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Traditionally, employees have always been given a specific job title. Most of us even use these titles to identify ourselves when people ask us what we do for a living. “I’m an architect” you might say, or “I am a receptionist.”

Job Titles are Fading

But as some people are contending, job titles may soon go the way of the 8-track tape player, the Edsel, and the Dodo bird. In other words, they might become obsolete, discontinued and even extinct.

Crazy, you say? Please consider this: how many people do you know—and you might even be one yourself—who have multiple skills? These Jacks and Jills of All Trades are capable of performing all sorts of tasks throughout the day. Maybe you keep track of the accounting and books at a company while also working with customers, answering the phones, and figuring out any issues that come up with the computer system. Would “bookkeeper” even come close to adequately explaining just how invaluable and amazing you are as an employee?

Stopping the compartmentalizing of each worker into one specific title or category, an article on the London Loves Business website said, is not out of the realm of possibility.

“Open” Job Titles

More “open” job titles, the article noted, can definitely work in certain offices more focused on what their employees truly do during the day as opposed to what they should put down when it’s time to take care of their business card printing.

Business cards of the future should list a wide variety of expertise and skills, which can be checked off to personalize the cards to the particular person.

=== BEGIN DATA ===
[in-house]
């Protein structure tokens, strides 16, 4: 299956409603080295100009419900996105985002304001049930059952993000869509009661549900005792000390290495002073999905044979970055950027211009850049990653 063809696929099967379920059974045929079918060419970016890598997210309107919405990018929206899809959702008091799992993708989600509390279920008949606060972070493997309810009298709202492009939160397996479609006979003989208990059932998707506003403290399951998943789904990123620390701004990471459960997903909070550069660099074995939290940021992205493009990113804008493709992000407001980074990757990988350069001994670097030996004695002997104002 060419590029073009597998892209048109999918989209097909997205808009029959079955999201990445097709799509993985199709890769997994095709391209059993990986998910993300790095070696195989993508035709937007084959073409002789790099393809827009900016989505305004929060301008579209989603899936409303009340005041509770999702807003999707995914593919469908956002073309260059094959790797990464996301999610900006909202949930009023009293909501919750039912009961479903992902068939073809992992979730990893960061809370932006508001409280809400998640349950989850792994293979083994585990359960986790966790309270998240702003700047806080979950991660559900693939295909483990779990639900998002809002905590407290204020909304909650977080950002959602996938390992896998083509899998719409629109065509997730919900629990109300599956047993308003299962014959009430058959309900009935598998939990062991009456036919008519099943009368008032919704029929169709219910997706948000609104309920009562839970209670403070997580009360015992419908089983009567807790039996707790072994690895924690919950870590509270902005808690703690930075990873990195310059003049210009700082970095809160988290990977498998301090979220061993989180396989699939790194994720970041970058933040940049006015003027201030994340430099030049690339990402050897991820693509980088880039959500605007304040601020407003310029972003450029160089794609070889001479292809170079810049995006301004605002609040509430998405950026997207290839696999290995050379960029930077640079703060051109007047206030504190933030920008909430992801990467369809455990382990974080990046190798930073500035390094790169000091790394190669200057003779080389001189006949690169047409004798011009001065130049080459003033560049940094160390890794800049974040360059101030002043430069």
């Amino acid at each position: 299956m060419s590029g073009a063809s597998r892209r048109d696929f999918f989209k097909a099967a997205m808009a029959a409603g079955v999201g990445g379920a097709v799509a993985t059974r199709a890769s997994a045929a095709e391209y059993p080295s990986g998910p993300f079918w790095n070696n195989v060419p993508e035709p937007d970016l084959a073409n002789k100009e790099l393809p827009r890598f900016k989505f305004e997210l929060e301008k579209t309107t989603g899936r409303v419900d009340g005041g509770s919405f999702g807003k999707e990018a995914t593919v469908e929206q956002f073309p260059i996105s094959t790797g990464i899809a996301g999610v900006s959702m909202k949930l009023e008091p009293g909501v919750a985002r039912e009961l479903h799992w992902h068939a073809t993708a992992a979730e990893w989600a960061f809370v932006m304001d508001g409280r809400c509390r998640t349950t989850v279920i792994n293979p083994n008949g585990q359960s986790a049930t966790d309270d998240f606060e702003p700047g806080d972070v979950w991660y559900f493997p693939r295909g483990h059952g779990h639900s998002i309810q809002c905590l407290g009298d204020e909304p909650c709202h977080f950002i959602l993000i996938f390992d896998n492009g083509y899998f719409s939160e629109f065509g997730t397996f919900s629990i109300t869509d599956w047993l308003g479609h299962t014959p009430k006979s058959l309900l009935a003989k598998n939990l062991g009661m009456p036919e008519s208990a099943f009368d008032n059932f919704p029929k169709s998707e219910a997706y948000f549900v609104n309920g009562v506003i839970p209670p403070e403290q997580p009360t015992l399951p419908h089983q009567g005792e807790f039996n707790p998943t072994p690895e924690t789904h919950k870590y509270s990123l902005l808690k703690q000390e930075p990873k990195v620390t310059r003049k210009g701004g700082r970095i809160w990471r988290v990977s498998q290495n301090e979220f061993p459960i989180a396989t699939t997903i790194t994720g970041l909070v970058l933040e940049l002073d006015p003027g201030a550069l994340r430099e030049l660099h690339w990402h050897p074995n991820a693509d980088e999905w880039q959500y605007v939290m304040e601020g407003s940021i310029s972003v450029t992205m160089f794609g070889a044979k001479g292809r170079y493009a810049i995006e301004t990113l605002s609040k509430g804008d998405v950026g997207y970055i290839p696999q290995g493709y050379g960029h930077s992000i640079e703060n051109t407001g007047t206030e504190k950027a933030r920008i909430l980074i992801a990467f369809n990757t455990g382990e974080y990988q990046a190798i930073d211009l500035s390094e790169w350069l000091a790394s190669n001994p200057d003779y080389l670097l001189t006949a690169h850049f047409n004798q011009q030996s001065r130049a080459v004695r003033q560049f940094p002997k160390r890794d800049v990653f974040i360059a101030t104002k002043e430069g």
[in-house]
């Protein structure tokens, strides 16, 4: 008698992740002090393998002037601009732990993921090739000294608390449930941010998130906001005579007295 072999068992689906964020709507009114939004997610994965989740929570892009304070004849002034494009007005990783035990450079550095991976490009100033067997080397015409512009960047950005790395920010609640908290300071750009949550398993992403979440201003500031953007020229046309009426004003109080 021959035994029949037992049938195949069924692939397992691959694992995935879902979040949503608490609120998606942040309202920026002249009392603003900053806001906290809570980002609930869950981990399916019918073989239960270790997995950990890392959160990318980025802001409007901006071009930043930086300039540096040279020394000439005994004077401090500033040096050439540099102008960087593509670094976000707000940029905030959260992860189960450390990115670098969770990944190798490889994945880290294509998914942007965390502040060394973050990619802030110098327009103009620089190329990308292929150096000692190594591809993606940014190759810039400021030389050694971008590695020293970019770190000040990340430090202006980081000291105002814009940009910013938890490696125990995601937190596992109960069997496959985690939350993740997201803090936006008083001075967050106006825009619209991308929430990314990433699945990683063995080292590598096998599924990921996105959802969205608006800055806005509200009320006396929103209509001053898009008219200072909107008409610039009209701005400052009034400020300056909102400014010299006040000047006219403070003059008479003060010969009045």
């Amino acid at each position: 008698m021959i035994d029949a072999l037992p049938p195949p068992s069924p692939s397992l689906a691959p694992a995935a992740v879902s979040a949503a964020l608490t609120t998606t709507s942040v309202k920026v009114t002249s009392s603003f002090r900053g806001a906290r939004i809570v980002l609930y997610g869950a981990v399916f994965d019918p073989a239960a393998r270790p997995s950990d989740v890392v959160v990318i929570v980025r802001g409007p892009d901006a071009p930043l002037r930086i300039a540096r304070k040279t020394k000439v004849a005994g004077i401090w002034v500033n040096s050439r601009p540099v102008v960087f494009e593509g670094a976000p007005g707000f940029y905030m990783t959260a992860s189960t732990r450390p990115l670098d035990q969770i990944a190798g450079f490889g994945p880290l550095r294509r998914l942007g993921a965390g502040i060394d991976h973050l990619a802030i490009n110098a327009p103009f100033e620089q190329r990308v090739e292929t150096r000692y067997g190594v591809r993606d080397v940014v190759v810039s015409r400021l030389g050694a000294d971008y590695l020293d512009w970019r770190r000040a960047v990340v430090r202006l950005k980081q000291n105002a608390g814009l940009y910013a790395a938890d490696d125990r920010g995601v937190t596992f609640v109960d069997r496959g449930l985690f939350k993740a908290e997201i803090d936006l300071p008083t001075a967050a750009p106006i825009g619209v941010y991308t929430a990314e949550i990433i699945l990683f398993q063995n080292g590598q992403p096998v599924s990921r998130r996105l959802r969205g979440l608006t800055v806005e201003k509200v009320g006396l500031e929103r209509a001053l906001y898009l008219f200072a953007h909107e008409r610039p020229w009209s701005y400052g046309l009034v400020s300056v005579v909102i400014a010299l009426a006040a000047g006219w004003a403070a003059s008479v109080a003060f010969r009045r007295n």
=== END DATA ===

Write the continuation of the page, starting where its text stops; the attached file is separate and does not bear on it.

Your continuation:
Job Titles are Limiting

While an Executive Style article said job titles are still necessary because they look really good on our resumes, it admits when the chips are down, customers don’t care what someone’s official title is—they just want that person to do a good job.

“Case in point, we only ask for a ‘supervisor’ when our needs aren’t being met,” the article noted.

“Otherwise, we really don’t seem to care who we’re dealing with. Will customers care if you are a bartender or a bar chef? Or do they just want the drink?”

An article by Edward Boches that appeared on the Creativity_Unbound website agrees with this premise. Boches admits to not being a fan of titles. He feels they box us in or are too restricting. In a day and age when most employees have multiple skills, Boches said official titles seem less relevant. Learning to be creative and useful across all sorts of jobs and skill sets is far more important than a sticking with a specific job title.  Granted, it’s sometimes easier to keep using labels to describe what we do—it’s simple, familiar and helps explain in part what we do. But eventually, Boches said, we need to free ourselves from the things we rely on—especially once those things have proven to no longer be needed. With this in mind, Boches contended, it might be time to get rid of job titles sooner rather than later.